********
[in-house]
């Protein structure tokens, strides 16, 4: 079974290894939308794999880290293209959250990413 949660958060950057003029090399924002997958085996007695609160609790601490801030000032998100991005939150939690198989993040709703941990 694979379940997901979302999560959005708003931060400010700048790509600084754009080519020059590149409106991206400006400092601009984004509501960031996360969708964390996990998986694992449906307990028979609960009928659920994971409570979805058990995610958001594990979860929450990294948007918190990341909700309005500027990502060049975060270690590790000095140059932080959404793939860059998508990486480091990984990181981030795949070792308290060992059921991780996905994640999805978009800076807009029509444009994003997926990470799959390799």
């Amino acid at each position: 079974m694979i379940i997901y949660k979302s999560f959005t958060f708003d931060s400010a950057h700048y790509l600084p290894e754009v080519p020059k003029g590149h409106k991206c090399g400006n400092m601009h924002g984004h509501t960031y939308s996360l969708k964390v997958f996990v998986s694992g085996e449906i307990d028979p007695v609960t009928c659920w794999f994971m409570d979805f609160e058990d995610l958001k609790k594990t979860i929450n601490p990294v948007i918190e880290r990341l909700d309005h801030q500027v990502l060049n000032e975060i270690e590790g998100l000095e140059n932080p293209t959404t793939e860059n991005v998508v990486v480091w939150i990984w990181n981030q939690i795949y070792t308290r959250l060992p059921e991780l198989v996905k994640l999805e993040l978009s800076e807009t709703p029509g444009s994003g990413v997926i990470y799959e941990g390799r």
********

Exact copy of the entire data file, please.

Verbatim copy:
[in-house]
């Protein structure tokens, strides 16, 4: 079974290894939308794999880290293209959250990413 949660958060950057003029090399924002997958085996007695609160609790601490801030000032998100991005939150939690198989993040709703941990 694979379940997901979302999560959005708003931060400010700048790509600084754009080519020059590149409106991206400006400092601009984004509501960031996360969708964390996990998986694992449906307990028979609960009928659920994971409570979805058990995610958001594990979860929450990294948007918190990341909700309005500027990502060049975060270690590790000095140059932080959404793939860059998508990486480091990984990181981030795949070792308290060992059921991780996905994640999805978009800076807009029509444009994003997926990470799959390799």
């Amino acid at each position: 079974m694979i379940i997901y949660k979302s999560f959005t958060f708003d931060s400010a950057h700048y790509l600084p290894e754009v080519p020059k003029g590149h409106k991206c090399g400006n400092m601009h924002g984004h509501t960031y939308s996360l969708k964390v997958f996990v998986s694992g085996e449906i307990d028979p007695v609960t009928c659920w794999f994971m409570d979805f609160e058990d995610l958001k609790k594990t979860i929450n601490p990294v948007i918190e880290r990341l909700d309005h801030q500027v990502l060049n000032e975060i270690e590790g998100l000095e140059n932080p293209t959404t793939e860059n991005v998508v990486v480091w939150i990984w990181n981030q939690i795949y070792t308290r959250l060992p059921e991780l198989v996905k994640l999805e993040l978009s800076e807009t709703p029509g444009s994003g990413v997926i990470y799959e941990g390799r």